Bombardier was a pioneer in using weather derivatives as a means to increase revenues rather than merely stabilize them. Bombardier is a Montreal-based transportation-equipment giant who, in the winter of 1998, offered mid-western buyers a $1,000 rebate on its snowmobiles if a pre-set amount of snow did not fall that season. The company was able to make such a guarantee by buying a weather derivative based on a snowfall index. A standard amount of snow was agreed upon, and for every millimetre under this amount Bombardier received recompense. When the season ended the level of snowfall had been such that no payment was received on the weather derivative. However, Bombardier did not have to pay any rebates to their customers either. The 38% increase in sales generated by the offer easily compensated for the cost of the derivative.

In addition, historical buying patterns had shown high peaks during November and December, typically after snow had fallen during the winter season. Production and stock holding levels had to be geared to address this trend. However, when customers were offered the money-back deal, buying patterns changed with sales occurring between September and December. This change led to a reduction in working capital requirements (due to lower stock holding costs) and less strain on production capabilities. The company therefore benefited from lower costs as well as increased earnings.

There is significant potential for tour-operators to increase sales by offering holidays with a good-weather guarantee. Such a concept could be applied to both summer and winter holidays and in most cases would involve a partial rebate of the holiday cost should there be adverse weather conditions. The tour operator would then strike a weather derivative deal to offset the weather risk he had assumed. Examples would include partial rebates to holidaymakers if a set amount of rain occurred on a beach holiday, or to skiers who were unable to ski on a number of days due to insufficient snow.

The cost of the weather derivative deal could be met in a number of ways through increased sales, by raising the price of the holiday to reflect this novel feature, or offering the weather guarantee as an optional element of the insurance cover.

Market overviews
The US weather derivatives market continues to be dominated by energy companies, but as more and more of them enter, liquidity is increased, bid-offer spreadstighten, and companies from other industry sectors are being enticed into the market.

In contrast to the US market, where the main market-makers are the large energy companies themselves, the European market is being driven by banks and insurers. They already have close relationships with corporates across a wide range of industries and so it will be easier for them to attract a greater variety of counterparties to hedge with weather derivatives.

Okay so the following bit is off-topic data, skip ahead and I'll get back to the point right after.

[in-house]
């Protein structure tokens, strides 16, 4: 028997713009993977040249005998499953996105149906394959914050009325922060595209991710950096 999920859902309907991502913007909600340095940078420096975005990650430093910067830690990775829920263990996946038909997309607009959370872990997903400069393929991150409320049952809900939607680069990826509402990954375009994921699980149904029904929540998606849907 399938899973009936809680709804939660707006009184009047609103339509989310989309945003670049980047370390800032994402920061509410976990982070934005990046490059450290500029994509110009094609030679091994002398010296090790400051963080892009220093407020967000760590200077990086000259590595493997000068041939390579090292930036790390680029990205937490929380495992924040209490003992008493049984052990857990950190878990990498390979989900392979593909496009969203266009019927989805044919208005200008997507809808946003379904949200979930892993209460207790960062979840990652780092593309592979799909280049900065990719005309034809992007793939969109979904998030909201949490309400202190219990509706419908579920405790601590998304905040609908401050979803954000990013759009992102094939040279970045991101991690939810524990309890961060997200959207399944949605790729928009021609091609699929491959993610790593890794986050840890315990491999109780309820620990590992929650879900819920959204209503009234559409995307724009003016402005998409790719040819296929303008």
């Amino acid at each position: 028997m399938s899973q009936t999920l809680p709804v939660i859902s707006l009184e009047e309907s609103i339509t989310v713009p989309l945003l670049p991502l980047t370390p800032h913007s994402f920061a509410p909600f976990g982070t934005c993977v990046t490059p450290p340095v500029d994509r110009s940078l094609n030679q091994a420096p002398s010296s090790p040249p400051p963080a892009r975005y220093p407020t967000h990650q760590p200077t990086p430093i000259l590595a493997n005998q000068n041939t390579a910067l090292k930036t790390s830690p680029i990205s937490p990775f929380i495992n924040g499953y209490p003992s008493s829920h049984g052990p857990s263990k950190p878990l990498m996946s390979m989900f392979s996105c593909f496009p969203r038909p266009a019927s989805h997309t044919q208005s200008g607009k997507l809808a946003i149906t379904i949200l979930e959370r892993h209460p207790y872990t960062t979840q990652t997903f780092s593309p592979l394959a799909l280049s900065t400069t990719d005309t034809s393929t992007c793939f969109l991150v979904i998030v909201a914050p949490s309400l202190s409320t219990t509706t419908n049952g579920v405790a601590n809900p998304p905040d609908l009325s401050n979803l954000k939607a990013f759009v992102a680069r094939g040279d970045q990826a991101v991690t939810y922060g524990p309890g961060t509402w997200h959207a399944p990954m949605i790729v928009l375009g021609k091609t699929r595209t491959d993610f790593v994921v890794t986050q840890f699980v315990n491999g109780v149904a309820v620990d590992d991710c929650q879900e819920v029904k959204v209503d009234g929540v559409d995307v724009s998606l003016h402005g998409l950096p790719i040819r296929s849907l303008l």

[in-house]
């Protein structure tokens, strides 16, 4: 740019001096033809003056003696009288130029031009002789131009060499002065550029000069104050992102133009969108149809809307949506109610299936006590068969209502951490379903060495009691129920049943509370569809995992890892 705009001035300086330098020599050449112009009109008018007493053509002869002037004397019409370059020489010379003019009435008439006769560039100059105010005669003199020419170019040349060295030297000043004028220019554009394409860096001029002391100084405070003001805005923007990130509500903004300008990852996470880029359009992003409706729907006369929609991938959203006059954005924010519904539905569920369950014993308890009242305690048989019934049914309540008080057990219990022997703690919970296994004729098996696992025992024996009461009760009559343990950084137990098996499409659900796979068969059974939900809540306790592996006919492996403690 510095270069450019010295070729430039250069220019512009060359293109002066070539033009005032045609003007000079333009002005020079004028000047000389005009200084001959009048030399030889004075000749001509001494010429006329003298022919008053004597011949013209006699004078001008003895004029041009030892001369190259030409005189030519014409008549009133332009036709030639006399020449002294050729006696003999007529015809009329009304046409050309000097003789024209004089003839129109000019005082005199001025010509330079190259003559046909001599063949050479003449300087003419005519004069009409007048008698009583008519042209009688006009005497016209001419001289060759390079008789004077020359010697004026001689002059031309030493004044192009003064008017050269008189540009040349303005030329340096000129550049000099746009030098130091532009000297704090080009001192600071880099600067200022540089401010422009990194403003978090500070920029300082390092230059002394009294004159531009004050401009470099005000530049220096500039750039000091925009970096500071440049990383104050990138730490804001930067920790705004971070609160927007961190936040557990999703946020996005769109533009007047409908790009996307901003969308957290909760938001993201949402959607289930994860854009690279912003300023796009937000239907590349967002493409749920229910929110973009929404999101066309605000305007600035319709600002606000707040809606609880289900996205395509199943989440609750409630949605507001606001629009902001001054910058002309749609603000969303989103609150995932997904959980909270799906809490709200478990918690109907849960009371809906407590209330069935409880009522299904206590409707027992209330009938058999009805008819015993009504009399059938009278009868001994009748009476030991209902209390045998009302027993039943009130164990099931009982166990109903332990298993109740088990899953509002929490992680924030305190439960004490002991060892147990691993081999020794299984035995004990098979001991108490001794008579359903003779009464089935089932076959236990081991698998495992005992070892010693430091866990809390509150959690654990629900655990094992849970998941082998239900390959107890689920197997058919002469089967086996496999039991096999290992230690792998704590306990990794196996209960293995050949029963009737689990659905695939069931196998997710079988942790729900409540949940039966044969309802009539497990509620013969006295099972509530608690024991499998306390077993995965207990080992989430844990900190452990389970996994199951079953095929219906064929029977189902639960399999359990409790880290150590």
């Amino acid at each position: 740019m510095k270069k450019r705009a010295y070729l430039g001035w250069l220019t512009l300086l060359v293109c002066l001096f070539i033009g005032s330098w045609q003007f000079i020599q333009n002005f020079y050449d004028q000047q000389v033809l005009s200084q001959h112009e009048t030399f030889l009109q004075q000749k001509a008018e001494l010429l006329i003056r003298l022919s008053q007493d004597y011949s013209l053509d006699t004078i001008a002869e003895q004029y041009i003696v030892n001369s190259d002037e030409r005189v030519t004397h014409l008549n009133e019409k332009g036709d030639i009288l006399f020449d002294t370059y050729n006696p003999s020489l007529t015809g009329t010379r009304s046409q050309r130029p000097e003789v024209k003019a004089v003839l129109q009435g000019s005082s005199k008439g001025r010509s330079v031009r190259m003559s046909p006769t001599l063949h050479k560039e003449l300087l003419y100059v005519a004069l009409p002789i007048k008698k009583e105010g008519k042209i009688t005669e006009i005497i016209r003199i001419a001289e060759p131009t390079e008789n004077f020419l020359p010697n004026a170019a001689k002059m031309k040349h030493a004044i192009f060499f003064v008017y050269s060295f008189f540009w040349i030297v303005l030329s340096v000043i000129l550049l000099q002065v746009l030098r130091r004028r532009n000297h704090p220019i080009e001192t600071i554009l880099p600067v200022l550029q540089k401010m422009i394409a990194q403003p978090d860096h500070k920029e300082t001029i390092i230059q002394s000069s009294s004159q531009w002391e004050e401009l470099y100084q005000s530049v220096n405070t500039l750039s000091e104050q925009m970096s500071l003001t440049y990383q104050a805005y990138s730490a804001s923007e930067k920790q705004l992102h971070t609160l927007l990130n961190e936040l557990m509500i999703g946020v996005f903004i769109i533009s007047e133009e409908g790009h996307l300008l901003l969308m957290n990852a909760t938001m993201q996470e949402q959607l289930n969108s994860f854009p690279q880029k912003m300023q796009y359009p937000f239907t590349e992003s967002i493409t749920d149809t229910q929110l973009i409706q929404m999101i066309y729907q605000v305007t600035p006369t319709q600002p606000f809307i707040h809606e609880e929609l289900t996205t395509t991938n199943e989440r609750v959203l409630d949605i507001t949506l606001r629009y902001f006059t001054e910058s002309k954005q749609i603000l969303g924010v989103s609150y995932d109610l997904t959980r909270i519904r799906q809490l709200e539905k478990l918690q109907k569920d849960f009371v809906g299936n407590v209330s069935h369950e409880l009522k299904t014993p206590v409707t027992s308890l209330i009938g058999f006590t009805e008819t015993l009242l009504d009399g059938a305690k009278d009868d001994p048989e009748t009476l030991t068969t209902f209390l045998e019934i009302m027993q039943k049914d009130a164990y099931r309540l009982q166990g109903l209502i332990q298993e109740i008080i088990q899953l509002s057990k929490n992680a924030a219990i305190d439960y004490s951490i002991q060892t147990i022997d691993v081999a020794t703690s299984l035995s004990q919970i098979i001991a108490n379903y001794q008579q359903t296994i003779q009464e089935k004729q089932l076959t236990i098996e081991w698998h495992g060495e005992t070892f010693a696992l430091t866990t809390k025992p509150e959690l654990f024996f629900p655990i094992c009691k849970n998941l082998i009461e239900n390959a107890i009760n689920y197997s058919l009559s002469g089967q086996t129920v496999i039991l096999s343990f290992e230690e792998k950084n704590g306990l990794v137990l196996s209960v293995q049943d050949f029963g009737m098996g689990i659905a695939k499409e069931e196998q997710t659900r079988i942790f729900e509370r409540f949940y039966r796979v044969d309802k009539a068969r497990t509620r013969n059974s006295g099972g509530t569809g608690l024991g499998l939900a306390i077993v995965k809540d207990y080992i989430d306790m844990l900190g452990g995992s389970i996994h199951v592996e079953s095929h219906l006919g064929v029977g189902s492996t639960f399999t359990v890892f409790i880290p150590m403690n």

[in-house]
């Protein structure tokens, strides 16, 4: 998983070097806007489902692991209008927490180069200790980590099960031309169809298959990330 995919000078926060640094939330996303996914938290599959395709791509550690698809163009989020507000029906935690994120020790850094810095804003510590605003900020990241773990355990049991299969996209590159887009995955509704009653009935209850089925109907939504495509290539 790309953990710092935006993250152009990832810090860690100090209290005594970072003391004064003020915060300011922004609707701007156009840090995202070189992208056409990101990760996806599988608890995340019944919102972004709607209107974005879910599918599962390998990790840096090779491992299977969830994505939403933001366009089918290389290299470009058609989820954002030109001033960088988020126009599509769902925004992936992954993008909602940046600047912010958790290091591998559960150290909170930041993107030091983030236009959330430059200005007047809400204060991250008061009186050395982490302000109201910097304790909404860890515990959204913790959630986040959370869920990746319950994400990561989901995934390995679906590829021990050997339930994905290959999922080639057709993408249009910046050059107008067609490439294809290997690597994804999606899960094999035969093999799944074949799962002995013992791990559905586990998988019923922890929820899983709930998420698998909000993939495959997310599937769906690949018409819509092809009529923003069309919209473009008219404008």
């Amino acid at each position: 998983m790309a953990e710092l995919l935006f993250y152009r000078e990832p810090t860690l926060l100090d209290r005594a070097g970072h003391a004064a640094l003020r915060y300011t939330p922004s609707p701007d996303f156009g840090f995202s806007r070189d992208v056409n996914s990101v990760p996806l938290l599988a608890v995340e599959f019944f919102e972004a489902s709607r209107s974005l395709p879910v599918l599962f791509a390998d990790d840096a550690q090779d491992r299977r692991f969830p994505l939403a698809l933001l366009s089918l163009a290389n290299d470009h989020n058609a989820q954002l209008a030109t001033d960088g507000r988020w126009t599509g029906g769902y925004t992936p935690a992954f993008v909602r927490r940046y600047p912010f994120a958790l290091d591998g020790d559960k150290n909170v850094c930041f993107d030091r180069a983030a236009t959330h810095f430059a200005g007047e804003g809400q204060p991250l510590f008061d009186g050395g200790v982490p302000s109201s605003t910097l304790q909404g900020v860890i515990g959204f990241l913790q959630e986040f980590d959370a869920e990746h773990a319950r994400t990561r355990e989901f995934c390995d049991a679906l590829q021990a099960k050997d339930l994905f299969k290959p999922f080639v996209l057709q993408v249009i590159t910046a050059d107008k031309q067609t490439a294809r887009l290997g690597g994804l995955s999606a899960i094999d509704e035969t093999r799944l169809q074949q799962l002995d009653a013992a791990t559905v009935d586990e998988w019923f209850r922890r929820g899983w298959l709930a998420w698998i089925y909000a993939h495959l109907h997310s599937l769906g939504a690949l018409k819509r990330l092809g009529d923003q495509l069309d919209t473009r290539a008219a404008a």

In Japan there have been a number of weather deals struck and these have almost all involved participants outside the energy sector. Retail companies and ski resorts have transacted the majority of these deals. Japan has embraced weather derivatives without the energy sector paving the way forward, as in the other major world markets. However, with 27% of the Japanese energy market having been deregulated in March of this year, and further liberalisation on the way, the energy companies will soon be entering the market. This is likely to increase liquidity in the market and result in more competitive pricing.

Energy companies play a significant role in the weather derivatives market, due to the high correlation between their exposures and the HDD / CDD
indices. As the market continues to develop however, corporates from a number of other industries that face weather risks will begin to participate in earnest. These companies will obtain financial benefits by using weather derivatives as hedging tools, through a reduction in the volatility of bottom-line performance. This will lead to a lower risk profile for the business overall and a greater capacity to leverage capital.

Innovative marketing approaches using weather derivatives as an effective means of transferring weather risk from customers to counterparty traders will lead to enhanced product value, and may also raise a company’s profile through press coverage, particularly in the early stages when such initiatives are seen as ‘trail-blazing’.

For many businesses outside of the energy industry, the question of ‘whether’ to hedge using weather derivatives is rapidly becoming ‘when’. Those that change their focus later rather than sooner may well end up feeling left out in the cold.